Belfast's leafiest and most accessible suburbs are found south of the city centre along Botanic Ave, and University Rd around the Queen's University. Apart from the small loyalist community around Donegall Pass, the areas between University Rd and Lisburn Rd are mostly mixed, and there is a dense student population living in rented accommodation. It's a 20 min walk from Donegall Place to Botanic Avenue. The commercial core of Belfast is apparent on Bedford St, and the lively bars, takeaways of Dublin Rd are busy most nights of the week. Botanic Ave is somewhat quieter with less traffic and is lined with cafés, restaurants and small shops. Farther south, beyond the University, is the Lisburn Rd, recently christened "Belfast's Bond Street", with its eclectic mix of boutiques, chic bars and restaurants, and lively coffee shops. This part of town is the most affluent of the city, and is regularly referred to by its postcode: BT9.
Queen's UniversityPhone: +44 28 9024 5133University Rd. Take any number 8 bus (8A - 8C) from the city center. At the southernmost end of the Golden Mile, the university is a fine Victorian building with extensive grounds. It contains a visitors' centre in the main central building.
Botanical Gardens, accessed from University Rd beside the university and at the southern end of Botanic Ave, . Very popular with locals and visitors alike. The Palm House contains local and interesting plants, such as carnivorous plants. Beside it is the Tropical Ravine, unique to the British Isles, where visitors walk around a raised balcony observing tropical flora and fauna. With large lawns and well maintained planting, the park is a popular destination in the summer. Fans of the BBC TV hidden camera comedy show 'Just for Laughs' will recognise the park from many hidden stunts. During the summer months be on the lookout for cameras pointing at you from parked vans and badly disguised tents.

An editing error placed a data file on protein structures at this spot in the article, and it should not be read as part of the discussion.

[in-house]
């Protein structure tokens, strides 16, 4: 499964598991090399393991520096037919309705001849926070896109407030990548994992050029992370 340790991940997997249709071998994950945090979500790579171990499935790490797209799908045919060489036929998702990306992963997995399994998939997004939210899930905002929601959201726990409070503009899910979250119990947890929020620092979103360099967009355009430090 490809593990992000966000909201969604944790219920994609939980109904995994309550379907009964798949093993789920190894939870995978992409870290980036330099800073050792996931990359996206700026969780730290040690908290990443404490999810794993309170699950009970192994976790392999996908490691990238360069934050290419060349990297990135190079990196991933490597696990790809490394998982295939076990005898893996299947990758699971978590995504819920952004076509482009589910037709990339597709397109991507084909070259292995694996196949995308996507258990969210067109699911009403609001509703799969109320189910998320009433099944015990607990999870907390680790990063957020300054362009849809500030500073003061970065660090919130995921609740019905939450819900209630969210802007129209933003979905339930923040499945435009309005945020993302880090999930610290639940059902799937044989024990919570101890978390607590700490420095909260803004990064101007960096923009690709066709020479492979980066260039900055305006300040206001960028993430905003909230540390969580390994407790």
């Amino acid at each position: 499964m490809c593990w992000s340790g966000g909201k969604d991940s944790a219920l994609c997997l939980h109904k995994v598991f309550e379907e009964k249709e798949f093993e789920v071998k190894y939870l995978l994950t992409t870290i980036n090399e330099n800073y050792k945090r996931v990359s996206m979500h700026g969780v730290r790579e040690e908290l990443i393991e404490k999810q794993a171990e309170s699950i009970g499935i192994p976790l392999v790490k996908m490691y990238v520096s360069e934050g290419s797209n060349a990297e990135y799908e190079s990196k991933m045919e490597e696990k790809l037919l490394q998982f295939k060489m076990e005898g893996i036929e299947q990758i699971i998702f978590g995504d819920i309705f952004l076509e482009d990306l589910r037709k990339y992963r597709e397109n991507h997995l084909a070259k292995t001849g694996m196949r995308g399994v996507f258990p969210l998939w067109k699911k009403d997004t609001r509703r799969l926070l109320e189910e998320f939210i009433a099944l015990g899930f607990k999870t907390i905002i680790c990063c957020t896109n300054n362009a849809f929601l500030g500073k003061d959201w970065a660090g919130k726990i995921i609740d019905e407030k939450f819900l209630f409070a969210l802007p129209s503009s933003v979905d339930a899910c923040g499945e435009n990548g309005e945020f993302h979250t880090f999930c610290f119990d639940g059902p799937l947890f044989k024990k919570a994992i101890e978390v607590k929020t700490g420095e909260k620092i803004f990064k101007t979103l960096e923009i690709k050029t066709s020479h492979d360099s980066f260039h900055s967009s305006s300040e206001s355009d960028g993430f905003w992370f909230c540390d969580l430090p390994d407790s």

Ulster Museum028 9038 3000. Accessed off Stranmillis Rd in the Botanic Gardens, 028 9038 3000. This excellent museum has much to see, including a large section on the history of Irish conflict, Northern Ireland's marine life and a significant collection of art. While many locals dislike the 1970s extension, it is one of the finest examples of a Brutalist modern extension being added and successfully integrated to an older classically designed museum. The museum is closed until the end of October 2009 for major redevelopment. Free. Lyric Theatre55 Ridgeway StPhone: +44 28 9038 1081The diminutive Lyric remains the only full-time producing theatre in Northern Ireland. A busy schedule of productions can be found online. A major redevelopment is planned to take place in the next few years.
Belfast ZooPhone: +44 28 9077 6277Antrim Road. Open daily 10AM-5:30PM, admission 6.70, take any number 1 bus (1A - 1G) from the city centre. A substantial modernisation programme has recently been finished, and the zoo has a very good variety of animals. The prairie dogs are of particular interest, as their tunnels extend throughout the park, rendering any open space looking like a giant game of 'whack-a-rat'. Much merriment was caused when the zoo was praised for letting the prairie dogs run wild and free, an accident that was caused after much effort was spent preventing them from digging out of their enclousre but noone checked on their ablity to climb and they simply scampered over their small enclosing wall. The Zoo has recently welcomed Lily, the first Barbary lion cub to be born in Ireland. Belfast CastlePhone: +44 28 9077 6925Antrim Rd. Daily 9AM-6PM, admission free, take any number 1 bus (1A - 1G) from the city centre. The castle (more accurately a large stately home) dates from 1870 and was restored in 1988. It is situated on Cave Hill and has good views of the city and coast. Cave Hill Country Park has marked walking routes and is an excellent viewpoint from which to get a view of Belfast.
An Chultrlann216 Falls Road, BT12 6AH, 028 9096 4180, the hub of Irish language activities in Belfast. Cultrlann McAdam Fiaich, at the heart of the Gaeltacht Quarter on the Falls Road is the Belfast Irish Experience, a friendly drop-in space where you can engage with the locals and experience Irish culture, but depending on your interests, it is also a dynamic arts centre, a centre for traditional music, a tourist information point, a caf, a place to buy crafts or books, a place to learn the Irish language or take up new hobbies, to meet friends or book a tour, a place to feel proud of your heritage or to explore Irish culture.